posted by knile at 8:39 PM on April 13, 2021 [6 favorites]

Some of Hip Hop Family Tree by Ed Piskor is still on BB archives...
posted by ovvl at 9:09 PM on April 13, 2021

Great question...I just did some quick googling and I landed on three solid leads.
This feature article on the history of the amazing Yo! MTV Raps! Which lead to this... Yo! MTV Raps documentary
(40 minutes) And lastly this NPR World Cafe piece on The Birth of Rap (30 minutes). I’ll be watching that doc right along with you!
posted by Champagne Supernova at 9:21 PM on April 13, 2021 [1 favorite]

Best answer: So many thoughts here. Some distinct things:

1. I should say, since the AskMeFi community contributed so enthusiastically, that I posted a question titled "Make me a comprehensive rap music mixtape, 1986 to 2009" back in 2009, and so you could fairly easily pull together a streaming mix that would bring you right up to the point of modern irrelevancy. I posted the final three disc mix on there, and you could stream probably 90% of the songs.

2. For the 1990s, if you looked up well-reviewed rap in the Source, which you can do easily enough, you'd learn a lot about the basic architecture of rap's "golden era." A "Five Mic" review in that decade held a lot of genuine currency for rap fans. Every four or five mic album is worth your time. (Vibe magazine in that decade also had some good writing, and if you're enterprising, you can look up scans of graffiti magazines from the era online, they are available and they have underground rap reviews that mattered to fans.) Later on, picks up the thread--I'm sure you'd learn a lot from their year-end lists.

3. There's also just the basic Mount Rushmore quest. Set your sights on Outkast, Jay-Z through the "Black Album," Kanye West, MF DOOM, Lil Wayne, Scarface, Ice Cube, Tribe Called Quest, and a few other artists, and you'll learn so much! The MF DOOM/Madlib collaboration "Madvillainy" is basically the genre's "Revolver."

4. On conceptual frameworks: I actually think Wikipedia might be your best friend here. After a certain point the history of rap music traces technological developments so closely that it becomes named after them ("ringtone rap," "SoundCloud rap," and so on), and after about 2010 the proliferation of subgenres gets so intense that you may find that you don't need to bother. (Like, if someone wanted to know about rock music, would you say, "You gotta check out yacht rock! Don't forget 90s Power Violence?" Rap music is like that at this point.) Wikipedia's genre tags might be helpful.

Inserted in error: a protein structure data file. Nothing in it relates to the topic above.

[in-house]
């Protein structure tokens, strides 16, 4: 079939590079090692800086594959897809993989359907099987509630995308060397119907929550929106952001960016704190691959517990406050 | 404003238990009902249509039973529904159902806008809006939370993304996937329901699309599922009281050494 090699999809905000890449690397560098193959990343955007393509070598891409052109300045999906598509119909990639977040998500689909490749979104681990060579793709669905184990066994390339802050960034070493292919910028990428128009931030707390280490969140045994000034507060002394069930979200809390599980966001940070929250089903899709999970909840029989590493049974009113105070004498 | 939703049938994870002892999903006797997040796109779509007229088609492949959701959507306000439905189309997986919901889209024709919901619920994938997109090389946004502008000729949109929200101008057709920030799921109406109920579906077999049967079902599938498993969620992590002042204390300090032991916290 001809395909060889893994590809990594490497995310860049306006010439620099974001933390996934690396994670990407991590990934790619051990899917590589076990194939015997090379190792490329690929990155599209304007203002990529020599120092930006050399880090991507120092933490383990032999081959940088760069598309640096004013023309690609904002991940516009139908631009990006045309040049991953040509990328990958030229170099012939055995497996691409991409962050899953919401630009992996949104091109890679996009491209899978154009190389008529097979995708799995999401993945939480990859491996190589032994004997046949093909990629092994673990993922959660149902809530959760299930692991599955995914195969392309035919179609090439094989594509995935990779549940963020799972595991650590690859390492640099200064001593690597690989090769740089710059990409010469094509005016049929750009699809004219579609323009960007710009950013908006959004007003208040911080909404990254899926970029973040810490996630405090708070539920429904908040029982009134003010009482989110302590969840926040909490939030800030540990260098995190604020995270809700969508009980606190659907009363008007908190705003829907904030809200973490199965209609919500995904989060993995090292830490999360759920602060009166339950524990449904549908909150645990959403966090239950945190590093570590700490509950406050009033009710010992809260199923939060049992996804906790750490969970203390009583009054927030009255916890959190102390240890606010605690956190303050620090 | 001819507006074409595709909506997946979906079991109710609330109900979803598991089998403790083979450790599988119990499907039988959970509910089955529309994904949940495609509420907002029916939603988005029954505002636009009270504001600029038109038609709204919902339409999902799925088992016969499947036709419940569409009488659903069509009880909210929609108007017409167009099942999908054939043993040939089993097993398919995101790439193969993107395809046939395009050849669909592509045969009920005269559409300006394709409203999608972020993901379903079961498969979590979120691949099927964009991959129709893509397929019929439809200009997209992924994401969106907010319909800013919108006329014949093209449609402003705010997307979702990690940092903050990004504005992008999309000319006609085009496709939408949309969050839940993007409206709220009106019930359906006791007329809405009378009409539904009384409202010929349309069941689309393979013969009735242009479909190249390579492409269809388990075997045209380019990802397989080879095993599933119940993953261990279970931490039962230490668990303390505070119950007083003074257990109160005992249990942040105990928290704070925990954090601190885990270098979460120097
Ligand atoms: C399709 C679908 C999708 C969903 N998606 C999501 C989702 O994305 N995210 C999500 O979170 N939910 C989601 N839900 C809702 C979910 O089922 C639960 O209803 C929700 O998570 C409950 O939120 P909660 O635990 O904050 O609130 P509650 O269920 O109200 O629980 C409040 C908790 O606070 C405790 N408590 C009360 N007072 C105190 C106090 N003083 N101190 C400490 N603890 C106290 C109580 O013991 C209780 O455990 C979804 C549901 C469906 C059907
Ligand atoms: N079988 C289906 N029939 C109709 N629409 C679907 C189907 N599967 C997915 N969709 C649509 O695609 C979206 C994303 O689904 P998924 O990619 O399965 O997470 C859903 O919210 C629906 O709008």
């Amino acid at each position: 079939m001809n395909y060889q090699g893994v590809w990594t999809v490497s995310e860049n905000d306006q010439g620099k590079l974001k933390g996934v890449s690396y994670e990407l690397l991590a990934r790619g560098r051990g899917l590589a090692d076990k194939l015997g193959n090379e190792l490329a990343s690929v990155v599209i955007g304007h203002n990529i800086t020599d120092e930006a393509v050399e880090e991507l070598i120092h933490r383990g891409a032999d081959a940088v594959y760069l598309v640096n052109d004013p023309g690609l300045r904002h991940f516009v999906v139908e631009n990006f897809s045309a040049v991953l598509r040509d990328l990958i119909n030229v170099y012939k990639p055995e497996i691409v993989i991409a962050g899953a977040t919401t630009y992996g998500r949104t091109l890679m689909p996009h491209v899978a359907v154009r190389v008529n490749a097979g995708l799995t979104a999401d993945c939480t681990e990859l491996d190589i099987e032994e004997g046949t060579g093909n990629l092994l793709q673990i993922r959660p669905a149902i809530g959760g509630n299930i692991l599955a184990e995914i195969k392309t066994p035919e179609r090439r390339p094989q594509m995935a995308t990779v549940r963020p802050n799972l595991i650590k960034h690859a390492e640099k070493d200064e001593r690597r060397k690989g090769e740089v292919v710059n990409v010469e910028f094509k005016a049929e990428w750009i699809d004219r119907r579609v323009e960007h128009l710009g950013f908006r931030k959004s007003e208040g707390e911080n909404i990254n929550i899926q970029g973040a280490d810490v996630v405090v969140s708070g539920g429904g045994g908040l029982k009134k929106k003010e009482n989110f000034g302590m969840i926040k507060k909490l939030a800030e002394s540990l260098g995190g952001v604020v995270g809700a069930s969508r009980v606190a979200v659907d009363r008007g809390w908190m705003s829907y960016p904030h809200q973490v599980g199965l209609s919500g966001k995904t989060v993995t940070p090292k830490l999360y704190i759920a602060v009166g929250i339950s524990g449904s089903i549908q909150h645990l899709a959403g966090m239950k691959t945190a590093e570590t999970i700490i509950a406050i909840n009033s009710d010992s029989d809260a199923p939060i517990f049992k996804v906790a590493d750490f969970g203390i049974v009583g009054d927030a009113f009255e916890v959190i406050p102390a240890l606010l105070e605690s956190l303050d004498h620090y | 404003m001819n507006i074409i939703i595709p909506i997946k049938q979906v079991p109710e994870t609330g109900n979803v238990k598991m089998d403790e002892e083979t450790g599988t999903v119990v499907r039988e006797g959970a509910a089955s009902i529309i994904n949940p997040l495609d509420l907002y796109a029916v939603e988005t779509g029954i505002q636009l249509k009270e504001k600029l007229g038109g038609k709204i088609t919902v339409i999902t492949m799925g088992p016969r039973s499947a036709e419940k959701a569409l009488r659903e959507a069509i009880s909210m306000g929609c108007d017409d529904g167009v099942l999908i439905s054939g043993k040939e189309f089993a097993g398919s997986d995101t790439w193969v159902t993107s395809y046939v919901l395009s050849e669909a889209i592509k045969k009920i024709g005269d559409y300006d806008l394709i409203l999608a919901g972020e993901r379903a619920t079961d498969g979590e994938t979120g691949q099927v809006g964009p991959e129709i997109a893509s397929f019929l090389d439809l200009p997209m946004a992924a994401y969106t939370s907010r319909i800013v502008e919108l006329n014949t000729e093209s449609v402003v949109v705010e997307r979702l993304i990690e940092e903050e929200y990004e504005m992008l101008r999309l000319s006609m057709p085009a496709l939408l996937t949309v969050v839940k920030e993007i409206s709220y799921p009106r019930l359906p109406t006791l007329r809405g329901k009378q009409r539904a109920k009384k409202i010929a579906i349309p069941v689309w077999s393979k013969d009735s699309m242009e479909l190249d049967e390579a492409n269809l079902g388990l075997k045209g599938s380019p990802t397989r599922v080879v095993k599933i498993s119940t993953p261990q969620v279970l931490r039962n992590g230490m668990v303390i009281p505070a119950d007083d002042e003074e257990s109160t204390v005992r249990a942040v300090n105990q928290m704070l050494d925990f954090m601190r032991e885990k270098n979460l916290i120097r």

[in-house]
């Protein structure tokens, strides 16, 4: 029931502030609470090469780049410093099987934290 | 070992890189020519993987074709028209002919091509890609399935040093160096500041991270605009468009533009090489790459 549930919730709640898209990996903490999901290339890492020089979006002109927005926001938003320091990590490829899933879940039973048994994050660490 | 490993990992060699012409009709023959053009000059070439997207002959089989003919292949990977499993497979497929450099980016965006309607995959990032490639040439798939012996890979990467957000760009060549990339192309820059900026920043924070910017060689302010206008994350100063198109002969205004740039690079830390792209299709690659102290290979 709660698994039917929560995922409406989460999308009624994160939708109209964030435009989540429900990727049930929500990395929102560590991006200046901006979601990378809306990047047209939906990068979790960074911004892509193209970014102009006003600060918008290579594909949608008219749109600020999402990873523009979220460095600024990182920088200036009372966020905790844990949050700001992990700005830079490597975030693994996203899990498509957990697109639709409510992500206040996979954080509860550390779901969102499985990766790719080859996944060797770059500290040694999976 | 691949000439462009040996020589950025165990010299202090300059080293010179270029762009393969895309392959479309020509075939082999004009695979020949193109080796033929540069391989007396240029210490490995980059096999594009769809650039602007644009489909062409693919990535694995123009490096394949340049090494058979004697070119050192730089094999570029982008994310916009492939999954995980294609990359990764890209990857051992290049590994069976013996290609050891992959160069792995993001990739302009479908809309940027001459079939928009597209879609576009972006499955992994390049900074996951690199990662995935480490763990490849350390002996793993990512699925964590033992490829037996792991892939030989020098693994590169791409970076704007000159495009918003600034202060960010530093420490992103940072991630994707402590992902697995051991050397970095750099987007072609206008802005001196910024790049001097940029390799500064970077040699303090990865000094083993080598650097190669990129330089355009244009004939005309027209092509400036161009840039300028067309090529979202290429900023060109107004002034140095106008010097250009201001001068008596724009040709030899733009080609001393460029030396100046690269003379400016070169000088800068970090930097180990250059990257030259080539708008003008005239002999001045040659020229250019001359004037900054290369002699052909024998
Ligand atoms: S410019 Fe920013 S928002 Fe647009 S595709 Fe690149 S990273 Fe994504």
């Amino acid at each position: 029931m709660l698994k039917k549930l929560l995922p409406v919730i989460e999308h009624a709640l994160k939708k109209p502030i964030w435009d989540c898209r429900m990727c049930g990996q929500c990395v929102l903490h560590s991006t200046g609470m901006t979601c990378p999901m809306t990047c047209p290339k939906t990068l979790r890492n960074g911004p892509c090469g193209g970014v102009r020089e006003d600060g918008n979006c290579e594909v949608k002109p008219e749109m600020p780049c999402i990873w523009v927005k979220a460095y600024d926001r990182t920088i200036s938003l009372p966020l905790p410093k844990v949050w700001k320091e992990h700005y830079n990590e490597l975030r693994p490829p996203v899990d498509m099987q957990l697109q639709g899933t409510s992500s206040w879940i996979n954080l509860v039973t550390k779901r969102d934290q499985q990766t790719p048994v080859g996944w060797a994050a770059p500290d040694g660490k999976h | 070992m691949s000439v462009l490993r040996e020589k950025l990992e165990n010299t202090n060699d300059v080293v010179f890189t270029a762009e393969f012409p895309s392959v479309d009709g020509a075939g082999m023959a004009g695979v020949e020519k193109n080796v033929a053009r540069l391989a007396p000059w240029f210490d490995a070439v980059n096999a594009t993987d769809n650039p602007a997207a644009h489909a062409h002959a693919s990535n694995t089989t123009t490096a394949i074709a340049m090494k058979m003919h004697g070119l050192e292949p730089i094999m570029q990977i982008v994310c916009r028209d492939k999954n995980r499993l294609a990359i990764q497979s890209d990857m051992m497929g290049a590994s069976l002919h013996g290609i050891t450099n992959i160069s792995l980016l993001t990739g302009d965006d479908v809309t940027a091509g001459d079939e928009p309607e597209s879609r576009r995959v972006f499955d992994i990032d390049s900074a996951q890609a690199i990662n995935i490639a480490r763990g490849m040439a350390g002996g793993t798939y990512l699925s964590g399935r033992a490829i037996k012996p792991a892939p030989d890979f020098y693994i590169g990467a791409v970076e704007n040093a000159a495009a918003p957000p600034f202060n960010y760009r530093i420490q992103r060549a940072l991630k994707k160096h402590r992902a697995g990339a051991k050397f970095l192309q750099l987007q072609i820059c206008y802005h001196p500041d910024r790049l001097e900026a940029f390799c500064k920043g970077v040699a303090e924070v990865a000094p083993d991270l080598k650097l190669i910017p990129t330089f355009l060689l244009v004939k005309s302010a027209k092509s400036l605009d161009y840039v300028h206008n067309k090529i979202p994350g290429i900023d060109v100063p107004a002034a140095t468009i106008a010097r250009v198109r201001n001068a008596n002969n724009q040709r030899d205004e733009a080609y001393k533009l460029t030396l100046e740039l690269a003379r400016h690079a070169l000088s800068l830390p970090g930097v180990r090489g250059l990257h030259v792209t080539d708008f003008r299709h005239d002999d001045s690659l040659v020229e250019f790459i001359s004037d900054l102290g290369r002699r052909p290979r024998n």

5. On regions: look around outside New York. Atlanta, Houston, and New Orleans essentially recreated the genre, but Los Angeles, Oakland, Seattle, Philadelphia, Virginia, Florida, these places all matter. If you heard five songs from each city, you'd have so much context. Even now, rap music remains a local concern.

6. A note on the mixtape era. Frequently in the mid-aughts, a rapper's best work would be on mixtapes that weren't released by a label. Like, in the "Carter" era, Lil Wayne was briefly the best rapper alive, but you'd need to hear the mixtapes from 2006-2008 to get the picture. Ditto Clipse between their two big albums, when the "We Got It For Cheap" mixtapes came out. The whole DJ Drama/Gangsta Grillz moment is a good starting point but also just, I don't know, Google "Dat Piff Top Downloads" or something and you'll find treasure.

7. To me the most fun way to discover the "historic framework," as you say, is to identify common lyrics and follow them all the way back to their origin. If you hear the same lyric twice in a rap song, or the same cadence, or whatever, Google it! "I got a letter from the government the other day" in Public Enemy becomes a Tricky song and becomes "I got a letter from the DMV the other day" in Pharcyde as well. It still happens today even though the genre is so all over the place and the artists are referencing lyrics from before they were born.

ONE FINAL POINT: If you don't know the first four De La Soul albums, it would be worth a trip to Discogs or Pirate Bay to find a way to play them for yourself. They can't be streamed, and it's kind of a tragedy; it would be like if as a teenager I couldn't hear the Clash or something.
posted by kensington314 at 10:44 PM on April 13, 2021 [8 favorites]

ONE FINAL POINT: If you don't know the first four De La Soul albums, it would be worth a trip to Discogs or Pirate Bay to find a way to play them for yourself. They can't be streamed, and it's kind of a tragedy; it would be like if as a teenager I couldn't hear the Clash or something.

De La Soul has a YouTube channel and all of their albums are on it.
posted by dlugoczaj at 6:46 AM on April 14, 2021 [3 favorites]

Response by poster: THANK YOU. Amazing answers!
I'm reading through Hip Hop Family Tree while listening to this apparently official soundtrack on youtube.
Highly recommended for anybody with the same interest.
posted by signal at 7:57 AM on April 14, 2021

So not what you asked but KDAY FM for your listening pleasure.

Strongly seconding The Defiant Ones which I've watched like three times. So good.
posted by soakimbo at 10:46 PM on April 16, 2021